HELFERS: The center part of that scene - a lot of odor there, a lot of odor.

KASTE: But this particular K-9 association is doing things differently than most. It's trying to eliminate any chance of bias, conscious or unconscious, in part by making the tests completely randomized.


HELFERS: OK. Roll the dice. You're going to two. You're going to A.


HELFERS: Go in, search it, and then come on out. Shut the door.

KASTE: A roll of the die determines which room or cars the dog will search. And there are no patterns to where things are hidden. Also, no one in the room can know the location of the drugs, not even the person who's administering the test. This system was designed by Fred Helfers, a veteran police dog handler and trainer. His goal here is what scientists call double-blind testing.

HELFERS: The thing about a double blind is no outside influence - just him and his dog - just like it is in real life.

KASTE: And here's the key. Sometimes, there's nothing hidden. Depending on the dice, there have been occasions when there have been no drugs hidden for several tests in a row. Helfers recalls a recent streak of blanks.

HELFERS: There were some new teams that failed that sequence because they didn't trust their dog.

KASTE: He says those handlers couldn't get past their expectation that drugs should be there.

HELFERS: You know, I think they - what we call - overworked the car. Instead of going around once or twice and trusting their dog and watching their dog work, maybe they seen something that wasn't there.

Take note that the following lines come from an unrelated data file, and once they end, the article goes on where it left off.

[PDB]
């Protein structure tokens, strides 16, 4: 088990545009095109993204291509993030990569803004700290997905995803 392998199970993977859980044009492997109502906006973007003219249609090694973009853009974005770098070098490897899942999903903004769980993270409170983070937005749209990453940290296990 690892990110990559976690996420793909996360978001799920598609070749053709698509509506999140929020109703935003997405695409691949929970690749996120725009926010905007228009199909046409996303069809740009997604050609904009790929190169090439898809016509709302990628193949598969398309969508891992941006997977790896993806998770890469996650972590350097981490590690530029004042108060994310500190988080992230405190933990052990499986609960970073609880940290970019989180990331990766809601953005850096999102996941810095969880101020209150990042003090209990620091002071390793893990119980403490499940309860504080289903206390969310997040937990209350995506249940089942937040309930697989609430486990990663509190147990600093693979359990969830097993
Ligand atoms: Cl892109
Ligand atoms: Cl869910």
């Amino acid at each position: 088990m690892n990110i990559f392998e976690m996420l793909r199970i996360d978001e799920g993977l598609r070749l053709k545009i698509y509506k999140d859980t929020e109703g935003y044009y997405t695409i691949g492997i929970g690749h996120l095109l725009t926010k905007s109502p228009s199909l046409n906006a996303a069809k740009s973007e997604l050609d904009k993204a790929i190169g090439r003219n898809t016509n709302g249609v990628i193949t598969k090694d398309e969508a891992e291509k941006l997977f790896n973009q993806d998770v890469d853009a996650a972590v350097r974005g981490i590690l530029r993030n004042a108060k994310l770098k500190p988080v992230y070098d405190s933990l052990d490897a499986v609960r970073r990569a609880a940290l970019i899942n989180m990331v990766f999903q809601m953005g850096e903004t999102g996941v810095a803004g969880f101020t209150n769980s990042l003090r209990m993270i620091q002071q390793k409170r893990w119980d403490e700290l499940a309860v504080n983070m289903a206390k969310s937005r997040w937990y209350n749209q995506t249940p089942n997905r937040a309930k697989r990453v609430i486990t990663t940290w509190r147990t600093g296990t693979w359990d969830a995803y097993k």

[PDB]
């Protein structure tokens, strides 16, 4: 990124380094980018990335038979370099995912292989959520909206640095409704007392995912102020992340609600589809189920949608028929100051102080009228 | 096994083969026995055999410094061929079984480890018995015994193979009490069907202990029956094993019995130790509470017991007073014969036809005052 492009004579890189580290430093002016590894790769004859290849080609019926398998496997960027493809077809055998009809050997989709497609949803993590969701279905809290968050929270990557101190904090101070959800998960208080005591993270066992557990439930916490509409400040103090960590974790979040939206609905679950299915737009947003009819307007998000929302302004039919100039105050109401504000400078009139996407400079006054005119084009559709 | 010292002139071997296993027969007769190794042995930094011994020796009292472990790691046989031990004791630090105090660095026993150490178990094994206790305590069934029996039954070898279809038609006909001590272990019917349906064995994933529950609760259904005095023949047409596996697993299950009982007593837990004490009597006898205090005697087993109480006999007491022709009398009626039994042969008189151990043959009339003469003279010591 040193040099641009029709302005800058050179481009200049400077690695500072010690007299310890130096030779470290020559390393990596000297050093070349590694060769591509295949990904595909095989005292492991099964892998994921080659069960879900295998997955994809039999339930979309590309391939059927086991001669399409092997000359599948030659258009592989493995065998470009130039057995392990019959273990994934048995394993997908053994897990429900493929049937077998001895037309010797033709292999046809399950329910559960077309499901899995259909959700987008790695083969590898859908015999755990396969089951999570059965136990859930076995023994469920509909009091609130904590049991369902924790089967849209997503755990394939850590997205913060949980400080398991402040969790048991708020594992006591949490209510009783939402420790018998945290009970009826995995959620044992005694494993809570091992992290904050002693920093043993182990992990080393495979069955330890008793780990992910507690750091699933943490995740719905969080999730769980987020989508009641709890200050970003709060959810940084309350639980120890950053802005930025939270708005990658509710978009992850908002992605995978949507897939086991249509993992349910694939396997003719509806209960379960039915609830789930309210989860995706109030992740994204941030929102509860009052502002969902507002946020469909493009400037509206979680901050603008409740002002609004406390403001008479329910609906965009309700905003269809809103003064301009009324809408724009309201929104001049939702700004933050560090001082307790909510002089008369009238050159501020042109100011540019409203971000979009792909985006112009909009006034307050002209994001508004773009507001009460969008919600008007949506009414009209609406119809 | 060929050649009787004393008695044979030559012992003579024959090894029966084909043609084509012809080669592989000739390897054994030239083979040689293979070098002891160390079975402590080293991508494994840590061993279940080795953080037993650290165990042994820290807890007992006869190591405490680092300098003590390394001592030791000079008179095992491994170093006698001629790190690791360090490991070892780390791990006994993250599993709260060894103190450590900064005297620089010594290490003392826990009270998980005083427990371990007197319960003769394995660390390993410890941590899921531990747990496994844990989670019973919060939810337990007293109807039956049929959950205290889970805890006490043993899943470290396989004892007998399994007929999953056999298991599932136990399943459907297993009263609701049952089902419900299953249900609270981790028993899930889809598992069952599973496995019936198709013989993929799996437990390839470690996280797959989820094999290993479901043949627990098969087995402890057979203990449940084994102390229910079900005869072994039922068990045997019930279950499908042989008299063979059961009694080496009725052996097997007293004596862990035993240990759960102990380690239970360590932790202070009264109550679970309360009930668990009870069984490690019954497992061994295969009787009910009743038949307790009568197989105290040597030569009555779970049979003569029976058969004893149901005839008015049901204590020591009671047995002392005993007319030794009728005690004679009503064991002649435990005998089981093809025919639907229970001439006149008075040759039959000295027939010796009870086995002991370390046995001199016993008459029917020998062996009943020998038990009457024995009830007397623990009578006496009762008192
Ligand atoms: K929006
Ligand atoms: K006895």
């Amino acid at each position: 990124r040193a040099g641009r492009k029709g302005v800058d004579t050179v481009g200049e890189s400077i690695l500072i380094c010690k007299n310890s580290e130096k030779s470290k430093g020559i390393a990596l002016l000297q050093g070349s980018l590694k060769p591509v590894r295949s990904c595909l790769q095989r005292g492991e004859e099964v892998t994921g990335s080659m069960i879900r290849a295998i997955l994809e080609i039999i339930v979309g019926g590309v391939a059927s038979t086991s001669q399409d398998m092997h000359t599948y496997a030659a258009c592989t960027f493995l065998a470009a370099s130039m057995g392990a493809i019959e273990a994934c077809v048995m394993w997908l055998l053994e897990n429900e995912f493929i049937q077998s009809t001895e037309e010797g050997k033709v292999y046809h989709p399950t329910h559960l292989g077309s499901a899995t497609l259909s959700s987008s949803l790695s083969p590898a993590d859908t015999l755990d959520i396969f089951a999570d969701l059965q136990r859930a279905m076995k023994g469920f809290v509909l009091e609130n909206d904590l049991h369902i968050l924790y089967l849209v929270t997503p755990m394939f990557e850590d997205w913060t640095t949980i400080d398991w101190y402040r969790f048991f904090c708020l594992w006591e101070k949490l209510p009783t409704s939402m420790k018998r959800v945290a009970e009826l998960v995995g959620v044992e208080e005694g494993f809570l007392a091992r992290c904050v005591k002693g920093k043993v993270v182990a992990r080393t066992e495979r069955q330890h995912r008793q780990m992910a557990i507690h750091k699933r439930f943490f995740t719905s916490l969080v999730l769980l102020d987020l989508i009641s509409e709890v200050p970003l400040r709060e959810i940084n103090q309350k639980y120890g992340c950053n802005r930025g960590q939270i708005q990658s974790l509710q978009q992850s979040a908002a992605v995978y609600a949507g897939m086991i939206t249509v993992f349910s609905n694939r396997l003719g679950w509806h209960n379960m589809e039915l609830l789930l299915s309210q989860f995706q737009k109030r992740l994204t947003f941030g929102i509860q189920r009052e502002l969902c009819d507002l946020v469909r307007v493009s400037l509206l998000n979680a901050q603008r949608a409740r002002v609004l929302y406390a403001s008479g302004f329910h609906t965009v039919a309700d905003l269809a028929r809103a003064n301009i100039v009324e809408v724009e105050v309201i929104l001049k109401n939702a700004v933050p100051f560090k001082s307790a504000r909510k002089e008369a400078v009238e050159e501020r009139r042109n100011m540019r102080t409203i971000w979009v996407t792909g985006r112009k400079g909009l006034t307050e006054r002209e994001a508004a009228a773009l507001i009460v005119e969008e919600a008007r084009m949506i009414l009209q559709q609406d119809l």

KASTE: So they had false positives, the ones who failed that?

HELFERS: They'll false alert, yeah.

KASTE: It's a disturbing thought for anyone who's ever been pulled over and sees that K-9 team coming. But K-9 handlers don't like being told that they might be unconsciously cueing their dogs. Waiting outside the warehouse for the test, one officer said he didn't believe it was even possible. There's also the fact that police work is not the same as science. Officers are trained to act on their suspicions. Gunner Fulmer, a K-9 cop from Walla Walla, describes how things work in real life.

GUNNER FULMER: The dogs are mainly used to confirm what we already suspect. You know, we - yeah, we get our dogs out. And when the dogs come out, about 99 percent of the time, we get an alert. And it's because we already know what's in the car. We just need that confirmation to help us out with that.

KASTE: That's hardly double blind. But it may be too much to expect scientific neutrality during roadside stops. Fred Helfers hopes his testing will at least make K-9 teams prove that they're able to search in a more impartial fashion. As he keeps saying, the handlers need to learn to trust their dogs.

Martin Kaste, NPR News. Transcript provided by NPR, Copyright NPR.

NPR transcripts are created on a rush deadline by an NPR contractor. This text may not be in its final form and may be updated or revised in the future. Accuracy and availability may vary. The authoritative record of NPR’s programming is the audio record.

Martin Kaste is a correspondent on NPR's National Desk. He covers law enforcement and privacy. He has been focused on police and use of force since before the 2014 protests in Ferguson, and that coverage led to the creation of NPR's Criminal Justice Collaborative.